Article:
Delay can cause incalculable damages to an owner on a construction project. Such damages, however, may be very difficult to quantify with reasonable accuracy. Thus, in order to help avoid the uncertainty and expense of long evidentiary battles to establish (or refute) the owner's actual damages, parties to a construction contract may agree in advance to liquidate those damages. A "liquidated damages" clause is a negotiated clause to establish in advance a reasonable estimate of the damages that would be incurred by reason of a breach of contract or unexcused delays.
While there are perceived advantages to the simplicity and certainty of a prior agreement to liquidate an owner's damages, there are disadvantages to the owner. Sometimes liquidated damages may actually leave the owner in a less favorable position.
As a general rule, an owner may not recover both liquidated damages plus its actual damages. Thus, if at the end of a job the owner is in a situation where it had substantial actual damages which are capable of reasonable determination that are in excess of the amount of liquidated damages, it may find that it outsmarted itself by insisting upon a liquidated damages clause. However, where it is clear that liquidated damages are intended to cover only damages related to a contractor's delay in completion, the owner is not necessarily precluded from recovering additional damages for the contractor's defective work. Similarly, if a contract or statute permits recovery of attorney's fees, then a liquidated damages clause should not prevent recovery of those costs as well.
In order to be enforceable, a liquidated damages clause must meet a three-pronged test. First, the amount set forth in the contract must be a reasonable forecast of the damages sustained as a result of the delay. Second, the harm must be of the type that is difficult or impossible to accurately ascertain. Third, the clause cannot be construed as a penalty.
If the amount set forth in the liquidated damages clause is unreasonably large, liquidated damages will probably be held unenforceable on public policy grounds as a penalty.
Generally speaking, a liquidated damages clause will not be enforced if there are concurrent delays. In other words, if the owner and the general contractor are each guilty of delaying the project, the general contractor will probably not have to be straddled with liquidated damages.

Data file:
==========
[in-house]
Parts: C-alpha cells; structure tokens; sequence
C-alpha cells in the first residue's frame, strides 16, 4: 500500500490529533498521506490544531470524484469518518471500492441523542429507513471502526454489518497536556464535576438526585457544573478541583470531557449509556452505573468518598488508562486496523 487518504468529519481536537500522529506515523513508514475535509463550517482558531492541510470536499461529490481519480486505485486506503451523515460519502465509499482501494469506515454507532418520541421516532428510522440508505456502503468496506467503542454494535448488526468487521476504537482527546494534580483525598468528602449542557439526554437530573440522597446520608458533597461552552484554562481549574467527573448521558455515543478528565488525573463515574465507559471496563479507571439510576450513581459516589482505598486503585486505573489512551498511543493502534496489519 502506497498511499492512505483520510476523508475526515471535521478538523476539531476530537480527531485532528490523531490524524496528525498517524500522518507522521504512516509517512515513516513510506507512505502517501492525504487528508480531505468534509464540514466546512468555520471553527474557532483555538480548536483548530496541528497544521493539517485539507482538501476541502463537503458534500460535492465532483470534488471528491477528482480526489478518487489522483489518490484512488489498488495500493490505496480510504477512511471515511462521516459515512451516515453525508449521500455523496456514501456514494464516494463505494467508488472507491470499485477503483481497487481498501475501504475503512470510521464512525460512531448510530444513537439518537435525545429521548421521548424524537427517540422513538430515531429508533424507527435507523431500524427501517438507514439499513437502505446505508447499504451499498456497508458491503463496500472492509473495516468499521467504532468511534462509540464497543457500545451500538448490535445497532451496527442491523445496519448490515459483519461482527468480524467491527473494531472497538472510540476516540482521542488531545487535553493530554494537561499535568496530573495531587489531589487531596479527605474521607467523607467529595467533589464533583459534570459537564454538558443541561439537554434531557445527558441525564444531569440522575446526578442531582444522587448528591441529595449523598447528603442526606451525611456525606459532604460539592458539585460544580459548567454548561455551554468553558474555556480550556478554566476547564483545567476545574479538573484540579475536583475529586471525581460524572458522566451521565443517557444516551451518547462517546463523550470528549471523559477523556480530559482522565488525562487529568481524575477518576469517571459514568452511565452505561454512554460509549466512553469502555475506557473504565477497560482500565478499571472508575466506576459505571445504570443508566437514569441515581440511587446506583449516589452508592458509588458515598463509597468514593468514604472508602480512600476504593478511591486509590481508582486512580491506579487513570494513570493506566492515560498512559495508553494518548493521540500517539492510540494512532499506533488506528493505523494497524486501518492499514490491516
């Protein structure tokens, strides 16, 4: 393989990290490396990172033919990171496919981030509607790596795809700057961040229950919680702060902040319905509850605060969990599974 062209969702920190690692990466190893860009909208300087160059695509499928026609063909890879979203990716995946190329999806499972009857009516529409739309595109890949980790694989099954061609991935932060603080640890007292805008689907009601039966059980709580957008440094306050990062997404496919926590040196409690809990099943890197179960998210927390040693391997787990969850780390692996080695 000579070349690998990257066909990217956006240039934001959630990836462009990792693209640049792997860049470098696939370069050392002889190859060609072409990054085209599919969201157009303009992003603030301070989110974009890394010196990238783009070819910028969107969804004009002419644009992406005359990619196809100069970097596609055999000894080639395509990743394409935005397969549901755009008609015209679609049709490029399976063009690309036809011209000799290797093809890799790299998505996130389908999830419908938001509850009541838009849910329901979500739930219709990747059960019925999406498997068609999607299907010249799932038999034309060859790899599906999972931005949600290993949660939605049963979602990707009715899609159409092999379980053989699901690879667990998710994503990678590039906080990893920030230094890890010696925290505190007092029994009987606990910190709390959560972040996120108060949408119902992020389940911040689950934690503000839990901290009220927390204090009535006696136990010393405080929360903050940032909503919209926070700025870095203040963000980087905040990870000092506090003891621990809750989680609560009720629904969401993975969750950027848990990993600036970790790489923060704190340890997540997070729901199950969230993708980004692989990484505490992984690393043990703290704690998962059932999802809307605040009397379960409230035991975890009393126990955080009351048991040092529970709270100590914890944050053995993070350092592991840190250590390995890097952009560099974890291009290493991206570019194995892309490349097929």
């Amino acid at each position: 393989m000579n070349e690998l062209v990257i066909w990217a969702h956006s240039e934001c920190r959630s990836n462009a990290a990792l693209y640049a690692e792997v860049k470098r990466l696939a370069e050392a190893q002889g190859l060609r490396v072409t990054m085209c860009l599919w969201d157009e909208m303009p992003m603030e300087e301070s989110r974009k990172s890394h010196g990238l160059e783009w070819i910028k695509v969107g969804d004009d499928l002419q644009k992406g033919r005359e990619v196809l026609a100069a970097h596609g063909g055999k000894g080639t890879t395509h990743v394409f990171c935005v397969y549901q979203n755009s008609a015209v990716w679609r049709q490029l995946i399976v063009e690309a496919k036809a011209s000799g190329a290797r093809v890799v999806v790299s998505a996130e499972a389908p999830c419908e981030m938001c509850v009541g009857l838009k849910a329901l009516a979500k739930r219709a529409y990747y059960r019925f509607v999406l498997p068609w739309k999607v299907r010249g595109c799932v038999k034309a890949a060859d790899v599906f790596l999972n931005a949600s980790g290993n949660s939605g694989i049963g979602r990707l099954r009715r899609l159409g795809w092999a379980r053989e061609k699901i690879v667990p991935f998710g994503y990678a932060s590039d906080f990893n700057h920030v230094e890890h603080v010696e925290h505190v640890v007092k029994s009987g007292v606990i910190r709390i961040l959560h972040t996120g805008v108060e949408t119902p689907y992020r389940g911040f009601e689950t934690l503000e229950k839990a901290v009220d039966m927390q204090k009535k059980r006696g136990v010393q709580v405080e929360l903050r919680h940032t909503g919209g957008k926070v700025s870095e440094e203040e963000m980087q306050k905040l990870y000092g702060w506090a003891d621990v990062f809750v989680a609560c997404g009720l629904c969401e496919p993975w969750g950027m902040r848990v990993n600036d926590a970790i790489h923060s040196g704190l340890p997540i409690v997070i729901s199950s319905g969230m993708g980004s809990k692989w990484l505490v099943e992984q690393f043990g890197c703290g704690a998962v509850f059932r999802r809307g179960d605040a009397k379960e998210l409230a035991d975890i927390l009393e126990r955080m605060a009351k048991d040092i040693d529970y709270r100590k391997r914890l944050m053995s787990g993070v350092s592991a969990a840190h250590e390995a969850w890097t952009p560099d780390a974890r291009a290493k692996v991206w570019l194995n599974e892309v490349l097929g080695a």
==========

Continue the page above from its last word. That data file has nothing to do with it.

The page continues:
In drafting a liquidated damages clause, there are several key issues to bear in mind.
In order to establish that the a-mount set is a "reasonable forecast" at the time the contract was entered into, work papers and other documents showing how the amount was calculated should be maintained. Arbitrarily assigning a number based solely on the size of the contract is risky.
The clause should be explicit that it is not a penalty. It should recite that the liquidated damages are agreed to because actual damages would be difficult or impossible to ascertain and that the specified amount is a negotiated forecast of anticipated damages, rather than the imposition of a penalty.
If the contract permits the contractor to recover an incentive bonus for early completion, the liquidated damages should not be characterized as a "disincentive" for fear that the amount will be deemed to be a penalty.
The owner should reserve the right to withhold liquidated damages from any payment due, including retainage.
All things must come to an end. Thus, the clause should specify whether the liquidated damages terminate upon substantial completion or final completion. In the absence of such agreement, the damages will probably end upon substantial completion.
Further, the clause is less suspect if it was truly negotiated between relatively equal commercial enterprises. In contrast, clauses between parties of vastly different bargaining strengths may be subject to attack.